Courrier International


In recent years, Brazil has spent billions on infrastructure to host global sporting events. Yet these investments have been of little benefit to the country’s homeless population: in spite of housing programmes and government efforts, Brazil’s sem tentos and sem terras are looking at a bleak future. More than 300 families have found shelter in an unfinished apartment complex. The squatters jokingly call it the Copacabana Palace, referring to the famous luxury hotel in Rio. Their palace, however, is rife with dengue fever, meningitis, gastrointestinal illnesses and skin disease, caused by the absence of running water and sanitation. With his Leica M240, Peter Bauza documented daily life in an occupied building in Rio.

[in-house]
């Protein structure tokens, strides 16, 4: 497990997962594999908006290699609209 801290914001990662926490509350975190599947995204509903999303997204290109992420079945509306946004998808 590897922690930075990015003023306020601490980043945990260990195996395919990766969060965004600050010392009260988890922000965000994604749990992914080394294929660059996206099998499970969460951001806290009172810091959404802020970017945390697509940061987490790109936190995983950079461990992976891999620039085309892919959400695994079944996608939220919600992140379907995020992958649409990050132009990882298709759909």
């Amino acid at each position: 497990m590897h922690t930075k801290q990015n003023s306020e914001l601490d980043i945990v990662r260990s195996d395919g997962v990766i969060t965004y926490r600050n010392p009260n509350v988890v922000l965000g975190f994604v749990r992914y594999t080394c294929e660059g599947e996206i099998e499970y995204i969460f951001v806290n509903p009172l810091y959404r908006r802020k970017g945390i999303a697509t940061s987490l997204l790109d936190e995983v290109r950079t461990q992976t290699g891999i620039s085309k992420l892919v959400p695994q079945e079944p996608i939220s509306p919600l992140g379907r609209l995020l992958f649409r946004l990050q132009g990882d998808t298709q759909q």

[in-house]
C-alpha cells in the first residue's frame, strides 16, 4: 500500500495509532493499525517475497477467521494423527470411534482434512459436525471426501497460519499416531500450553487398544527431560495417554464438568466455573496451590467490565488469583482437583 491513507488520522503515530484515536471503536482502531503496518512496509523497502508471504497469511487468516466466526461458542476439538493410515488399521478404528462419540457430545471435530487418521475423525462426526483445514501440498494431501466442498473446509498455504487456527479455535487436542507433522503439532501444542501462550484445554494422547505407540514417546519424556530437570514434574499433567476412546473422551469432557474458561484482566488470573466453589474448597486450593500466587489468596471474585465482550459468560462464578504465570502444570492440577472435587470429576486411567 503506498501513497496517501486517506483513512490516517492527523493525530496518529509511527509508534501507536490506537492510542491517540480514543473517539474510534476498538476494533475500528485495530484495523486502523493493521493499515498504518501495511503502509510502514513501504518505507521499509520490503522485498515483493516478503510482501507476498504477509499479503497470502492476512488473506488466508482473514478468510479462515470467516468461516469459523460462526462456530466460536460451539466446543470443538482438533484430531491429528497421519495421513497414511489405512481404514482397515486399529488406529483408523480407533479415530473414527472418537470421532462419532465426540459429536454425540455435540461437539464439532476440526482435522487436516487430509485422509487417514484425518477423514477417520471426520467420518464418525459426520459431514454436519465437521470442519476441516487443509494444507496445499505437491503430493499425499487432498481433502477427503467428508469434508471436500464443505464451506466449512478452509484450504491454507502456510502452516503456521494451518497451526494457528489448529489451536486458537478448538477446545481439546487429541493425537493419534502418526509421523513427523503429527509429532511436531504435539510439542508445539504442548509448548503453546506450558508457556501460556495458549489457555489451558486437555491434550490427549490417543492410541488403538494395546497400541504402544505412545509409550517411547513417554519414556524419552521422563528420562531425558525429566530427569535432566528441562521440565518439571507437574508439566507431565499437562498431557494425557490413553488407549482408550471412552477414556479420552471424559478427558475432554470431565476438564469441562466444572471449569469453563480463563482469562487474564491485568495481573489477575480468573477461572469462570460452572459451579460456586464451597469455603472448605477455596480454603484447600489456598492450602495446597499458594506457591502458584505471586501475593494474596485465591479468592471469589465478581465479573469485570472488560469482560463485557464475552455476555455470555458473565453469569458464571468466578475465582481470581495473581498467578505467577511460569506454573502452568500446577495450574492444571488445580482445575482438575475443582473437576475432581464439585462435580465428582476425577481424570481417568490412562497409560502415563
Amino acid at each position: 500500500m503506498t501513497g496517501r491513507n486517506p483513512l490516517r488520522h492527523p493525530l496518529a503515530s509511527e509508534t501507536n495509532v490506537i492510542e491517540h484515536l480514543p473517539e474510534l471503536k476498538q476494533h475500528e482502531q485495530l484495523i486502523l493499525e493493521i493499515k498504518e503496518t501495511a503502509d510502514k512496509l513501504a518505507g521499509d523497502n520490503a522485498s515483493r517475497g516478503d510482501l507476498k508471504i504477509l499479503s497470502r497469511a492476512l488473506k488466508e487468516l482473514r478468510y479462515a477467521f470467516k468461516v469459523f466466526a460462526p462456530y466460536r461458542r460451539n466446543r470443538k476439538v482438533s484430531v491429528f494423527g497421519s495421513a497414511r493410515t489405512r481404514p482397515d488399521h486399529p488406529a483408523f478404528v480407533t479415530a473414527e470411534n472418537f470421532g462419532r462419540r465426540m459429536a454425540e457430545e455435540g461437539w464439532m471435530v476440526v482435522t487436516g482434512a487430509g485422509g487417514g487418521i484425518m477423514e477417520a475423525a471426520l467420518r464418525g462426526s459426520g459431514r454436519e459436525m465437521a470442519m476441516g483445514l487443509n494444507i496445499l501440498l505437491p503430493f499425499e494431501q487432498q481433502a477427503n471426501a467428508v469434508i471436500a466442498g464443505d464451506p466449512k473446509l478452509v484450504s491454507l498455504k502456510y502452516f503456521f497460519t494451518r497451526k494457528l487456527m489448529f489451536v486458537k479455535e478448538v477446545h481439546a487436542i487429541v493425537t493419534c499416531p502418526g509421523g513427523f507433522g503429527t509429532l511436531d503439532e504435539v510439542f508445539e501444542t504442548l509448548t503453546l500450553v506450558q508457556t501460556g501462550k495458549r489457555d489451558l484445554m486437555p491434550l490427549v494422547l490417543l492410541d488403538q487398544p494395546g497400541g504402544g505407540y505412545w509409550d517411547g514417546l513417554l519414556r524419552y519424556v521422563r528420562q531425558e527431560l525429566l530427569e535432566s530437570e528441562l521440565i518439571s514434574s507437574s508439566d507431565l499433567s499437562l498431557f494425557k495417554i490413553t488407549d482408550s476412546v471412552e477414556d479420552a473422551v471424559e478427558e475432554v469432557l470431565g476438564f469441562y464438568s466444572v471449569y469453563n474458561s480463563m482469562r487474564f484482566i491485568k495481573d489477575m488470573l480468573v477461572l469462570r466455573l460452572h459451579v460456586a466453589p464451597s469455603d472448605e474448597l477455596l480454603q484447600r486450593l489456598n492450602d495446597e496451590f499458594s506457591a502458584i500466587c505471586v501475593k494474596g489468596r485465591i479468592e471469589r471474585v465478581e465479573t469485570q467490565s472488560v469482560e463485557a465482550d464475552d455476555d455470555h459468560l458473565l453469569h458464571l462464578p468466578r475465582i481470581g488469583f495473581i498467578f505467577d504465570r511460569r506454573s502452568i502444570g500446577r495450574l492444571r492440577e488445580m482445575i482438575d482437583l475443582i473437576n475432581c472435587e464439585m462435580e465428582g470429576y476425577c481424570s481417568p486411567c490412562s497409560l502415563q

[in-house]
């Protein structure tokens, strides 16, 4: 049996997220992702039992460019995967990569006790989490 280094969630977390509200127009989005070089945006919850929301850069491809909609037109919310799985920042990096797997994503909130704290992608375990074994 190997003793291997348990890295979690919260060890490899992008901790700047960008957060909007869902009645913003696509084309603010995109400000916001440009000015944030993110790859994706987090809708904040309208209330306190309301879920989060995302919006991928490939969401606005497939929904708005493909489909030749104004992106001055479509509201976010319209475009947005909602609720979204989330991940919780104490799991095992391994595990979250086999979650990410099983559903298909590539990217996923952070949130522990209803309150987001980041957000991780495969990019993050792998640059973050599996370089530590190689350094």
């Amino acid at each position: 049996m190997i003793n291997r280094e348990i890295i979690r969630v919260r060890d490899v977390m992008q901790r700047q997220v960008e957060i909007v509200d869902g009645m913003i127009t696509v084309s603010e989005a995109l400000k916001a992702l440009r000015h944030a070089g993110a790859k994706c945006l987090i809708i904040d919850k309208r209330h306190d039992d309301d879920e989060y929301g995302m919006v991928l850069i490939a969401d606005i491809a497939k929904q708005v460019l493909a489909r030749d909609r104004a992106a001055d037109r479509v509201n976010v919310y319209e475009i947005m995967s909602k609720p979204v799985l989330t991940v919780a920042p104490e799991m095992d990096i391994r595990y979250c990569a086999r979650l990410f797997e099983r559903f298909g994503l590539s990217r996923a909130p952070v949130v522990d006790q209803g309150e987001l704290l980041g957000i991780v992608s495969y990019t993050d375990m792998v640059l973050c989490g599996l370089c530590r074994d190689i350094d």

Camera & Lens

Leica M (Typ 240) / Elmarit-M 28 mm f/2.8 Asph


Peter Bauza

The German documentary photographer Peter Bauza has lived in South America for the past 20 years, and is represented by the Echo Photojournalism agency. A selection of the Copacabana Palace images were recently on display at the Visa pour l’Image Festival in Perpignan, where his work received the Arthus-Bertrand Visa d’or 2016. His book, Copacabana Palace, was published by Edition Lammerhuber in August 2016. He is represented by the Italian Echo Photojournalism Agency.

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